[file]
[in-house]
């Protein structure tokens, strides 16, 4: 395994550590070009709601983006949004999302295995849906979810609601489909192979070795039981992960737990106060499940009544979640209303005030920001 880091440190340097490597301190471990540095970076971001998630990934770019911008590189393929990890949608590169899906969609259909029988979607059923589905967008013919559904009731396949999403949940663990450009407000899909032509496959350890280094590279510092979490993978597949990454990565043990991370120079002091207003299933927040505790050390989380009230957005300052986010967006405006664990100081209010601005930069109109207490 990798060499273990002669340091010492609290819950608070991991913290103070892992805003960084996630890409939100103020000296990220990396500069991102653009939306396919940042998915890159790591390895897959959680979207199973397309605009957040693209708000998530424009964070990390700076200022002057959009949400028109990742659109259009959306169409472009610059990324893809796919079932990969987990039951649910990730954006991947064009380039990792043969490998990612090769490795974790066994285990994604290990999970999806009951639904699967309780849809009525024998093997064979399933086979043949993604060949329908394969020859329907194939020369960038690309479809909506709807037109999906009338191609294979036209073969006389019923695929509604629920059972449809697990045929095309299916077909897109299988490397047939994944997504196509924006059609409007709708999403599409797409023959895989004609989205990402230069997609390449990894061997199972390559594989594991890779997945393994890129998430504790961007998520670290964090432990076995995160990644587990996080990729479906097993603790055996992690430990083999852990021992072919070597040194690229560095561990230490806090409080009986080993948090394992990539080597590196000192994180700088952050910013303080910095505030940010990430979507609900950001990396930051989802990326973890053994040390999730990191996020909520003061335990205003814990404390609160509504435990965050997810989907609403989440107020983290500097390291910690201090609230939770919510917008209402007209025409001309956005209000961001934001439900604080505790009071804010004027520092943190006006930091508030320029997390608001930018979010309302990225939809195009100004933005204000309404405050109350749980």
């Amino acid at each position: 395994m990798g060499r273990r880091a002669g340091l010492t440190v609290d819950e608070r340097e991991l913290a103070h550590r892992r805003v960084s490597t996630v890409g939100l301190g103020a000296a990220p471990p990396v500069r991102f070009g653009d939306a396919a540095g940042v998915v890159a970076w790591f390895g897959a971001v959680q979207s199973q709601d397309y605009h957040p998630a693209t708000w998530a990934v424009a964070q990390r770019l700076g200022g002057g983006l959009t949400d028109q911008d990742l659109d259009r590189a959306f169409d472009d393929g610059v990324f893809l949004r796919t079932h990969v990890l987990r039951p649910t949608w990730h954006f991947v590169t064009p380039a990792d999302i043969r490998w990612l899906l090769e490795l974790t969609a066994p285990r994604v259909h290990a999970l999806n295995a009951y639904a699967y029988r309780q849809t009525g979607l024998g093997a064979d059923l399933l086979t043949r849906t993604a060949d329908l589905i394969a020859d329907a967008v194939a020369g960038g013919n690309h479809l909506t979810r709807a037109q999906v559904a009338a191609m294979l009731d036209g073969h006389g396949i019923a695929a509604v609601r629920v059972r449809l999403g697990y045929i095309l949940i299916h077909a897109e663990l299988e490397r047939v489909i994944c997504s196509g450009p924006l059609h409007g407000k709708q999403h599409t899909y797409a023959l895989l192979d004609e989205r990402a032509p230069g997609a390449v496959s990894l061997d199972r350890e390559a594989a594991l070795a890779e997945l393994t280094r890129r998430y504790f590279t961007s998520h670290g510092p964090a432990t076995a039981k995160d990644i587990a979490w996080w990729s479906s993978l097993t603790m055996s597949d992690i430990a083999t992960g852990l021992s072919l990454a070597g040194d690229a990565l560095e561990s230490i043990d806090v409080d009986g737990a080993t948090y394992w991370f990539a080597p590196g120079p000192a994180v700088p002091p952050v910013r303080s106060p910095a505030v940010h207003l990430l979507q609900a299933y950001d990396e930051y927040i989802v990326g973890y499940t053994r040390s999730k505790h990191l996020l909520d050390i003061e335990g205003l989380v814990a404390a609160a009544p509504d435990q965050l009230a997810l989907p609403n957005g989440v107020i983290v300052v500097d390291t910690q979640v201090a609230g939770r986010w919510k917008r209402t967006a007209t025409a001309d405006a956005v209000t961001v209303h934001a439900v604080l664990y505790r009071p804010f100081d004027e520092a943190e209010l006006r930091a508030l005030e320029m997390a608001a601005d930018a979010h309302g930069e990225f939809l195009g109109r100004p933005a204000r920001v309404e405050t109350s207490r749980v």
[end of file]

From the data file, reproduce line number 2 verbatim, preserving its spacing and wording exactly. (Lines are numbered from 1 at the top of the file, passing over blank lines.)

């Protein structure tokens, strides 16, 4: 395994550590070009709601983006949004999302295995849906979810609601489909192979070795039981992960737990106060499940009544979640209303005030920001 880091440190340097490597301190471990540095970076971001998630990934770019911008590189393929990890949608590169899906969609259909029988979607059923589905967008013919559904009731396949999403949940663990450009407000899909032509496959350890280094590279510092979490993978597949990454990565043990991370120079002091207003299933927040505790050390989380009230957005300052986010967006405006664990100081209010601005930069109109207490 990798060499273990002669340091010492609290819950608070991991913290103070892992805003960084996630890409939100103020000296990220990396500069991102653009939306396919940042998915890159790591390895897959959680979207199973397309605009957040693209708000998530424009964070990390700076200022002057959009949400028109990742659109259009959306169409472009610059990324893809796919079932990969987990039951649910990730954006991947064009380039990792043969490998990612090769490795974790066994285990994604290990999970999806009951639904699967309780849809009525024998093997064979399933086979043949993604060949329908394969020859329907194939020369960038690309479809909506709807037109999906009338191609294979036209073969006389019923695929509604629920059972449809697990045929095309299916077909897109299988490397047939994944997504196509924006059609409007709708999403599409797409023959895989004609989205990402230069997609390449990894061997199972390559594989594991890779997945393994890129998430504790961007998520670290964090432990076995995160990644587990996080990729479906097993603790055996992690430990083999852990021992072919070597040194690229560095561990230490806090409080009986080993948090394992990539080597590196000192994180700088952050910013303080910095505030940010990430979507609900950001990396930051989802990326973890053994040390999730990191996020909520003061335990205003814990404390609160509504435990965050997810989907609403989440107020983290500097390291910690201090609230939770919510917008209402007209025409001309956005209000961001934001439900604080505790009071804010004027520092943190006006930091508030320029997390608001930018979010309302990225939809195009100004933005204000309404405050109350749980």